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Wellsprings of David Burliuk’s Art: Exploring His Enduring Inspiration from Kakhovka to New York
Please join the Ukrainian Studies Program at the Harriman Institute for a talk by Myroslav Shkandrij exploring the artwork of David Burliuk. Mark Andryczyk (Harriman Institute) will moderate.

The art of David Burliuk, the founder of futurism in the Russian empire, went through several phases. From the moment he founded the Hylaea group near Kherson in 1903, during his travels through Siberia and Japan, and after his arrival in New York in 1922 he explored various styles. Among them were impressionism, neo-primitivism, cubo-futurism, surrealism, and ‘radiostyle.’  There were, however, some constant sources of inspiration, to which her continually returned up to his death on Long Island in 1967. These included an enthusiasm for nature, vitality, the Steppe, and the Cossack past of his ancestors. The evidence of his writings, paintings and archives provide keys to understanding puzzling aspects of his development.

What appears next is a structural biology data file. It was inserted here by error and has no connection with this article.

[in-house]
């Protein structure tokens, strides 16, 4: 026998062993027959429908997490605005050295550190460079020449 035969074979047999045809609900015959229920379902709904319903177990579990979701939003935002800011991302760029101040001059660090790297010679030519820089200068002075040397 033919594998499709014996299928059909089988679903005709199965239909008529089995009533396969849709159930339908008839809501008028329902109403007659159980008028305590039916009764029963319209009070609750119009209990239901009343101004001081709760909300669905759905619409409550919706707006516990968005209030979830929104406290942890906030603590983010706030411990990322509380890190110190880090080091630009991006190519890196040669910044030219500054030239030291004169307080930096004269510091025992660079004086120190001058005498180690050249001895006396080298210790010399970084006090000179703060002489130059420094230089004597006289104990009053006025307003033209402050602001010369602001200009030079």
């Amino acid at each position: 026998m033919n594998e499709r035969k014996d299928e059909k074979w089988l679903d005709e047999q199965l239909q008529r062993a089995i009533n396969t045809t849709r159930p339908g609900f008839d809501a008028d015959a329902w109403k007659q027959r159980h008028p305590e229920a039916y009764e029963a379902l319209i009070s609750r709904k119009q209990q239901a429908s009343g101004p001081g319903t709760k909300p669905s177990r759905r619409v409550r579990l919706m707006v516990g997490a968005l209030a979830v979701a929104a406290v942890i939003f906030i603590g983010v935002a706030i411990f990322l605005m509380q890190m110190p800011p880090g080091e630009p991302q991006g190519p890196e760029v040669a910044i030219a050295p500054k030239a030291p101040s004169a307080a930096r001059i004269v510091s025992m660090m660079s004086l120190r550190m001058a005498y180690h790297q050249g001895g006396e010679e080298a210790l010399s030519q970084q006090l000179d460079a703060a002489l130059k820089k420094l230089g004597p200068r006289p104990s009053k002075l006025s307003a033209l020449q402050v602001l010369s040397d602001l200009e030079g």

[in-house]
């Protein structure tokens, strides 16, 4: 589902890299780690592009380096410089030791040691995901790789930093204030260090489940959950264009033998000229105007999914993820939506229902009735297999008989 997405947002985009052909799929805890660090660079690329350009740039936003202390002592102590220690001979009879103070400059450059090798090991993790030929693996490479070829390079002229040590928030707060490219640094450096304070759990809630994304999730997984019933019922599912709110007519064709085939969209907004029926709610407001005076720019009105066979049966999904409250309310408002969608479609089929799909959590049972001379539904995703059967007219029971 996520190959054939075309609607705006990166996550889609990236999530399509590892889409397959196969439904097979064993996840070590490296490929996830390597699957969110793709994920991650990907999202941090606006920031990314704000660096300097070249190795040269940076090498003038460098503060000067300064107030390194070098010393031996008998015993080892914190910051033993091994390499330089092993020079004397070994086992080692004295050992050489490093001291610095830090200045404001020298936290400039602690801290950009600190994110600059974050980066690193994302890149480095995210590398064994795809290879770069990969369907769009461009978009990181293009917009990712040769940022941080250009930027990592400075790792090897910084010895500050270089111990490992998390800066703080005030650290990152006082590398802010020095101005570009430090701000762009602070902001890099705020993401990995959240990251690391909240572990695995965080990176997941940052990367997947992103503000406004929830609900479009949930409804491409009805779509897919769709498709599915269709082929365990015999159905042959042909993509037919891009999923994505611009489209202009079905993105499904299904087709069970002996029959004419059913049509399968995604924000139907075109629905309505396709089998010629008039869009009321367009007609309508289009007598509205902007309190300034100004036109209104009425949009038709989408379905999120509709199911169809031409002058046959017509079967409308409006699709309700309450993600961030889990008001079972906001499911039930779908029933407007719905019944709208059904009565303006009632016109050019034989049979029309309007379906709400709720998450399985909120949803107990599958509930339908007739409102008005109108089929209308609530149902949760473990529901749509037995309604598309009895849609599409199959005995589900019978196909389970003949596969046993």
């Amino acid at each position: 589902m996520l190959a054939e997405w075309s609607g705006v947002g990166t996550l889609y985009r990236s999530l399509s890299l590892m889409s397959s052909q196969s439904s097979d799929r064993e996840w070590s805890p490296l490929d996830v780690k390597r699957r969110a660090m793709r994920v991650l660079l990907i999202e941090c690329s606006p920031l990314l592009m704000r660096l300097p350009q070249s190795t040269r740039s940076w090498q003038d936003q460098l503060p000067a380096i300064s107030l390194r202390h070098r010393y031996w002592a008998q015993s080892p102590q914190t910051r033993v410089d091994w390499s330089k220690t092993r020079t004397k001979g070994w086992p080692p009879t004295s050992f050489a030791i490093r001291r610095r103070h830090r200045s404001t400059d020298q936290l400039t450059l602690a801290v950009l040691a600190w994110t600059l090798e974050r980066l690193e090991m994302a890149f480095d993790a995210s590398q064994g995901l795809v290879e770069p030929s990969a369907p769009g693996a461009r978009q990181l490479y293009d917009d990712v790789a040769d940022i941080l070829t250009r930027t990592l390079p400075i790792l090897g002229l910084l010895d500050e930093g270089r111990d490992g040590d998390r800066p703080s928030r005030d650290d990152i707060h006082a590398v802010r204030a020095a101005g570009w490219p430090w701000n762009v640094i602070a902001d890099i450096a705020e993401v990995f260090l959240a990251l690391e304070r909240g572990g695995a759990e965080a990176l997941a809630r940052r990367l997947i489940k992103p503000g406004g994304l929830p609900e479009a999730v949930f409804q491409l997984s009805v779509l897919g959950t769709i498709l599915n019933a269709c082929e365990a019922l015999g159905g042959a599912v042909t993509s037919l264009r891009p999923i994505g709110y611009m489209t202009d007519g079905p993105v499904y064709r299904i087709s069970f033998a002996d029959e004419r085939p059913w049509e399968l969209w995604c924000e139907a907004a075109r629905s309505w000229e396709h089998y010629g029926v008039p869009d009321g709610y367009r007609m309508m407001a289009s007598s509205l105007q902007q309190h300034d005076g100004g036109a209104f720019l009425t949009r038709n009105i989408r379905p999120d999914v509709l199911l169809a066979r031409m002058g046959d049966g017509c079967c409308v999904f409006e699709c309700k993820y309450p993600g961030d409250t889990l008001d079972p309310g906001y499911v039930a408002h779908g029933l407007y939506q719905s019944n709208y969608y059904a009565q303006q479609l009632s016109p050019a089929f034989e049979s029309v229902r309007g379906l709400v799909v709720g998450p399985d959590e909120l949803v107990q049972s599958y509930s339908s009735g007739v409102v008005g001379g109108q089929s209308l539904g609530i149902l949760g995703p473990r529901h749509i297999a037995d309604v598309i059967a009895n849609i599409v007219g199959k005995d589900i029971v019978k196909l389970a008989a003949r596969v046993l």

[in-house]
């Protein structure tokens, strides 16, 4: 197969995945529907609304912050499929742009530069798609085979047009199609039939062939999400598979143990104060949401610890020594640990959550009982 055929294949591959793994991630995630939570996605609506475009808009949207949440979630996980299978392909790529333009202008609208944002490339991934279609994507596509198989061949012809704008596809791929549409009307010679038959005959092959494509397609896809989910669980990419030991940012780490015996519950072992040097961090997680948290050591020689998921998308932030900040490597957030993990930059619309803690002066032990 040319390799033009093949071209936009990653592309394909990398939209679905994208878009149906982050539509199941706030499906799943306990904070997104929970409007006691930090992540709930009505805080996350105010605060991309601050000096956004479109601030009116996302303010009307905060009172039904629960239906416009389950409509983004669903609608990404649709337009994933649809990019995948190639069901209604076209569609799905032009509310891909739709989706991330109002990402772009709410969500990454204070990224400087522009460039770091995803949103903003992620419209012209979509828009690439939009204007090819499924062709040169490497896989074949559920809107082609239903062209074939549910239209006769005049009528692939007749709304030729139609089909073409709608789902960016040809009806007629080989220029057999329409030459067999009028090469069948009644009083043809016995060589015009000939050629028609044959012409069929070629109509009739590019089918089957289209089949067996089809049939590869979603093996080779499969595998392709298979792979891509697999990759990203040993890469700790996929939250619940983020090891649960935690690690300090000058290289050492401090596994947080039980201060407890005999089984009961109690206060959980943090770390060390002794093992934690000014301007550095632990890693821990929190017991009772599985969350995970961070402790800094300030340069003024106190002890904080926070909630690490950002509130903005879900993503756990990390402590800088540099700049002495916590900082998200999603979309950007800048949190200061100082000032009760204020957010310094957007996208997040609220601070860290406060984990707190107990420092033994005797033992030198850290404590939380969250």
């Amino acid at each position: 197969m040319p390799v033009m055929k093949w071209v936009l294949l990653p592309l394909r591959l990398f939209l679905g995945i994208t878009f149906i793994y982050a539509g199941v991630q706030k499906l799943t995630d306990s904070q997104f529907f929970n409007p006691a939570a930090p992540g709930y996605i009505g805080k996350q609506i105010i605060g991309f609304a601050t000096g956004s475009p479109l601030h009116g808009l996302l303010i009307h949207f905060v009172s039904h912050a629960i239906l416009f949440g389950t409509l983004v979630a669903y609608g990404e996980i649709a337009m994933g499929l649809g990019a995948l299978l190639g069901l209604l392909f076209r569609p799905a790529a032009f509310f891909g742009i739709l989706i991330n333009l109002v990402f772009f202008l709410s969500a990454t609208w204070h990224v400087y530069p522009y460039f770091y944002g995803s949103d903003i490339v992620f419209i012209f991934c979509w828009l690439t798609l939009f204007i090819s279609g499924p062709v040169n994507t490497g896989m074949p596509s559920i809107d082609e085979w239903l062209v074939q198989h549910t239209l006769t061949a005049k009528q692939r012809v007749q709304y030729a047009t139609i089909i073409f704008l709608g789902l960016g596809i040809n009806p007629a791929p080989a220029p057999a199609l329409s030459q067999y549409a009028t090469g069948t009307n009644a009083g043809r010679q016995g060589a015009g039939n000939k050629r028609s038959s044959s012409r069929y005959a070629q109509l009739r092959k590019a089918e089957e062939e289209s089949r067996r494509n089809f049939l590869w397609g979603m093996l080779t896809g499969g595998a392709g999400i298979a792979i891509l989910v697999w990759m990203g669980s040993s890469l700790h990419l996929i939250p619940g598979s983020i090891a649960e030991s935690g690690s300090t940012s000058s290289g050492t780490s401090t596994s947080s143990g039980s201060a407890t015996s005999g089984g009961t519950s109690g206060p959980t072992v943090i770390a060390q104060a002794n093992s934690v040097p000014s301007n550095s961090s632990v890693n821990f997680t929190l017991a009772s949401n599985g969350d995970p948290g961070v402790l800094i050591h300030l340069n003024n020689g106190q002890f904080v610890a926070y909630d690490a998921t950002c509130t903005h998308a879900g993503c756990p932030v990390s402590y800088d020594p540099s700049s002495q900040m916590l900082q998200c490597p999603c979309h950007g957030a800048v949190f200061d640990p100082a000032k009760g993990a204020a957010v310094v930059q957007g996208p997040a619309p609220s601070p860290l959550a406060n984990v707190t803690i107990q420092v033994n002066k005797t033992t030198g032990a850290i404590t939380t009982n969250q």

Nov 30, 2021 12:00 PM in Eastern Time (US and Canada)

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